Weiller: Yes. Ionization has been around since the early 1900s. In the commercial sector, it’s used in facilities such as schools to clean the air where there are large occupancies. It’s used in commercial buildings for indoor air quality and the reduction of outside air requirements. Another application is in casinos to counteract cigarette smoke and bar odors.

TPO: Please briefly describe how this odor control process works.

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Weiller: The equipment consists of an air-handling unit containing a blower, a bank of ion generators, and a particulate filter to protect the ion generators. We take ambient outside air and blow it across the ion generators, which strip electrons from oxygen (O2) molecules to produce clusters of positive and negative oxygen ions. These clusters are delivered to the space through specialized ductwork, and there they react with the odorous gases produced inside the building.

TPO: How are the odorous gases destroyed?  

Weiller: To take one example, when the ion clusters come in contact with ammonia, which is NH3, the ammonia molecule is converted to the byproducts of nitrogen gas (N2) and water. In the case of hydrogen sulfide (H2S) the byproducts are hydrogen, oxygen, water vapor and elemental sulfur, which is a non-odorous physical particle that falls out of the air.

TPO: How do you go about designing and sizing systems to suit a facility?

Weiller: The first step in sizing the equipment is to determine the volume of the room. Our approach is to produce 12 air changes per hour. Then we size the ion generators based on the contamination load: How many ions do we need in order to remove, say, 10 ppm of H2S?

TPO: How do you mitigate the impact of cold outside air on the indoor spaces?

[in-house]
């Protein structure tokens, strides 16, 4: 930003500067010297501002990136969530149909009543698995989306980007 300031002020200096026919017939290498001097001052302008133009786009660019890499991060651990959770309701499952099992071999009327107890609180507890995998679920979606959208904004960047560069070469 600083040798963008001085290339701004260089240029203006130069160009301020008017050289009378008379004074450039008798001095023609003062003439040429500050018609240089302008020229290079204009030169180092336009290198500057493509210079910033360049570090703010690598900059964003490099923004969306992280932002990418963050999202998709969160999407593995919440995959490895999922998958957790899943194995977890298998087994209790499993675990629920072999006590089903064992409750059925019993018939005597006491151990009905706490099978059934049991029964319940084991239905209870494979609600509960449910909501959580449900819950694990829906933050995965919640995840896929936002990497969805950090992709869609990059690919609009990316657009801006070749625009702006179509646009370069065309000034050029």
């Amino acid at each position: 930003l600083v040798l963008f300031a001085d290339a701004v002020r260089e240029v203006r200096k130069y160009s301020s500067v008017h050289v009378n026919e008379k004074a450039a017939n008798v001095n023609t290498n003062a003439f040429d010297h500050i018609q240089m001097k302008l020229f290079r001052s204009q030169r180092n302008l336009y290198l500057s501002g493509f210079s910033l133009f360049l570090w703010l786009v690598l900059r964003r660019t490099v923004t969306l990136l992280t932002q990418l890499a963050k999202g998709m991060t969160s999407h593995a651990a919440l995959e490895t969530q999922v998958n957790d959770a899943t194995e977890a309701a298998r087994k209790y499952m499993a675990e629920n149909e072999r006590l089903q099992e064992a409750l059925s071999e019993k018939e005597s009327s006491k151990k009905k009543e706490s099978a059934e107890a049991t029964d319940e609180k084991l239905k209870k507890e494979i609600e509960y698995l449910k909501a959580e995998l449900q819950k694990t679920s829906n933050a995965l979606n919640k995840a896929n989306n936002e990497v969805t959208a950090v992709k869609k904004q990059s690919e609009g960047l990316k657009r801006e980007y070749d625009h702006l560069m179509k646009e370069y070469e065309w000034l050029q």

Weiller: We can combine heating with the odor control. In colder climates, we can put a gas-fired heater into the air handler, so we’re not blowing zero-degree air into a building. On the other side, we can have a heat recovery system on the exhaust and reclaim some of that heat and put it back into the building.

TPO: How widely is this technology used in the municipal wastewater sector?

Weiller: It has been in the market for about 10 years. We have several installations throughout the United States and Canada. We recently closed a project in Knoxville, Tennessee, that is the largest ionization odor control project in North American history. It’s two systems, each with in excess of 40,000 cfm airflow, with heaters, automated dampers and controls that communicate with an on-site SCADA system.

TPO: How would you characterize this technology’s effectiveness?

Weiller: The proof of the pudding is the human being — it’s the nose. If you walk into one of our installations and ask the operators if the system is working, you’ll get the same reply: They never notice when it’s working, but they definitely know when it’s not working. If the system is turned off or there is a power failure, the odor will increase quickly and dramatically so that they know immediately that it’s offline. That’s the best proof we can provide.